Feb. 28, 2007
Poem: "Echocardiogram" by Suzanne Cleary, from Trick Pear. © Carnegie Mellon University Press. Reprinted with permission.
How does, how does, how does it work
so, little valve stretching messily open, as wide as possible,
all directions at once, sucking air, sucking blood, sucking
how? On the screen I see the part of me that always
loves my life, never tires
of what it takes, this in-and-out, this open-and-shut
in the dark chest of me,
tireless, without muscle or bone, all flex and flux and blind
will, little mouth widening, opening and opening and,
shut, shuddering anemone entirely of darkness, sea creature
of the spangled and sparkling sea, down, down where light
When the technician stoops, flips a switch, the most
unpopular kid in the class
stands offstage with a metal sheet, shaking it while Lear raves. So
this is the house where love lives, a tin shed in a windstorm, tin
shed at the sea's edge, the land's edge,
waters wild and steady, wild and steady, wild.
Literary and Historical Notes:
It's the birthday of the great essayist Michel de Montaigne, (books by this author) born in Périgueux, France (1533). His father was a wealthy landowner. Montaigne went off to college and became a lawyer, but his father died when Montaigne was 38 years old. And so he retired to the family estate and took over managing the property. And it was there that he began to write. He wrote short pieces on various topics, and he called them "essays," because the French word "essai" means attempt.
He lived at a time when religious civil wars were breaking out all over the country Protestants and Catholics killing each other. The Black Plague was ravaging the peasants in his neighborhood; he once saw men digging their own graves and then lying down to die in them. Still, while he occasionally wrote about big subjects like hatred and death, he also wrote about the most ordinary things, like his gardening or the way radishes affected his digestion. He wrote about sadness, idleness, liars, fear, smell, prayer, cannibals, and thumbs, among other things.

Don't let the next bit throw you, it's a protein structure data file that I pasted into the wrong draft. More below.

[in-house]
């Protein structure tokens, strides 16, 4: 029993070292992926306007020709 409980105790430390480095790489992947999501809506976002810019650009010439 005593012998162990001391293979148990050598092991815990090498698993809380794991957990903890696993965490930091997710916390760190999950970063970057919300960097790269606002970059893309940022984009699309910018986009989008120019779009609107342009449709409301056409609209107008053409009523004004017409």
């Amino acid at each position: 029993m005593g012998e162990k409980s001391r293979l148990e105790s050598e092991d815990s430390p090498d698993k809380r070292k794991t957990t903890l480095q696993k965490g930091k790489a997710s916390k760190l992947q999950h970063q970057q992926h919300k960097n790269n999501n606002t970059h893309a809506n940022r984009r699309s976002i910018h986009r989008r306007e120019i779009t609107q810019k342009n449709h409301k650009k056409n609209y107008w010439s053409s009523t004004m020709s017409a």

Michel de Montaigne wrote, "The most certain sign of wisdom is cheerfulness."
It was on this day in 1854 that about 50 opponents of slavery gathered in Ripon, Wisconsin, to found the Republican Party. The group was made up of Northern Democrats, Whigs, and a small antislavery party called the Free Soil Party. And they were remarkably successful for a brand-new party. In 1856, after just two years in existence, they elected 92 representatives and 20 senators, and they came close to capturing the presidency with their candidate John C. Freemont. And just four years after that, they did win the presidency with their candidate Abraham Lincoln. No new political party since then has won the presidency of the United Sates.
It was on this day in 1953 that James Watson and Francis Crick discovered the structure of the DNA molecule. They made the discovery with the help of some X-ray photographs taken by a woman named Rosalind Franklin. They would go on to win the Nobel Prize for their discovery. Rosalind Franklin would have been awarded the Nobel Prize as well, but she had died of cancer by the time the prize was awarded.
And it's the birthday of the man who almost beat Watson and Crick to the discovery of DNA, the chemist Linus Pauling, born in Oswego, Oregon (1901). He studied chemistry at Oregon Agricultural College, and then won a Guggenheim Fellowship, which he used to go abroad to study the new field of quantum mechanics with some of the most important physicists of the era.
Pauling returned to the United States and took a chemistry job at Caltech. He later said of that time, "I was the only person in the world who had a good understanding of quantum mechanics and an extensive knowledge about chemistry." Using his new knowledge, Pauling became the first chemist to examine individual molecules with X-rays, and he showed how the various properties of a chemical its color and texture and hardness are a result of its molecular structure. He won a Nobel Prize for his work in 1954.
Linus Pauling said, "The best way to have a good idea is to have a lot of ideas."
It's the birthday of playwright and novelist Ben Hecht, (books by this author) born in New York City (1893). He's best known for the play he wrote with a newspaper reporter named Charles MacArthur called The Front Page (1928). It was a big success on Broadway, and it was later made into the movie His Girl Friday (1940).
Be well, do good work, and keep in touch.®